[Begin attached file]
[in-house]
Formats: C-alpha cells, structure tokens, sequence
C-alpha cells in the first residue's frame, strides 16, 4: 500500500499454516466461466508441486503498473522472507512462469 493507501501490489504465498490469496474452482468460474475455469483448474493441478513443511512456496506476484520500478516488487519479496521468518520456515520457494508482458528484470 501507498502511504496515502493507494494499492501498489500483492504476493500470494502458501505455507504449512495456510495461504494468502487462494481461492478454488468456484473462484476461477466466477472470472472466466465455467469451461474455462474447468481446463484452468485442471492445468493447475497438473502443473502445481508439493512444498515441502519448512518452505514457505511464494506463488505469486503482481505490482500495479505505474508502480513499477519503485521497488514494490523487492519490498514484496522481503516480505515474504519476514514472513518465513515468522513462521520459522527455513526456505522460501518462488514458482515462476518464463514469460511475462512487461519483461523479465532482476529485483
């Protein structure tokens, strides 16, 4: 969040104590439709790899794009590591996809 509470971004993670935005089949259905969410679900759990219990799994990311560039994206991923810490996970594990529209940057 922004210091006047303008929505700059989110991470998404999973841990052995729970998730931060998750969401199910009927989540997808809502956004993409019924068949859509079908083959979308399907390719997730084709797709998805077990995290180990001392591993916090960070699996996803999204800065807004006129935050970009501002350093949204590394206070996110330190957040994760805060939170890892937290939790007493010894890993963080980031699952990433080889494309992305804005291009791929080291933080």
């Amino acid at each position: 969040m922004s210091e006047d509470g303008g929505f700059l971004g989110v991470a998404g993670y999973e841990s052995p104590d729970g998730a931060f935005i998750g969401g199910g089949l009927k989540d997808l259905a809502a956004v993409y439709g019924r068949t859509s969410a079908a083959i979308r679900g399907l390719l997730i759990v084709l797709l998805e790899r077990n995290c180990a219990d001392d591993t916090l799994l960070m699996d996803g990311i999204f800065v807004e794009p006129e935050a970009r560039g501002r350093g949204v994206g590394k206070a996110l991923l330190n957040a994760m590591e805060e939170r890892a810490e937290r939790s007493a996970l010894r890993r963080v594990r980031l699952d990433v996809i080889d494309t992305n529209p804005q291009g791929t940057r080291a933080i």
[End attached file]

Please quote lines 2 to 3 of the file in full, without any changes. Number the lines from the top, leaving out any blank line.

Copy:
Formats: C-alpha cells, structure tokens, sequence
C-alpha cells in the first residue's frame, strides 16, 4: 500500500499454516466461466508441486503498473522472507512462469 493507501501490489504465498490469496474452482468460474475455469483448474493441478513443511512456496506476484520500478516488487519479496521468518520456515520457494508482458528484470 501507498502511504496515502493507494494499492501498489500483492504476493500470494502458501505455507504449512495456510495461504494468502487462494481461492478454488468456484473462484476461477466466477472470472472466466465455467469451461474455462474447468481446463484452468485442471492445468493447475497438473502443473502445481508439493512444498515441502519448512518452505514457505511464494506463488505469486503482481505490482500495479505505474508502480513499477519503485521497488514494490523487492519490498514484496522481503516480505515474504519476514514472513518465513515468522513462521520459522527455513526456505522460501518462488514458482515462476518464463514469460511475462512487461519483461523479465532482476529485483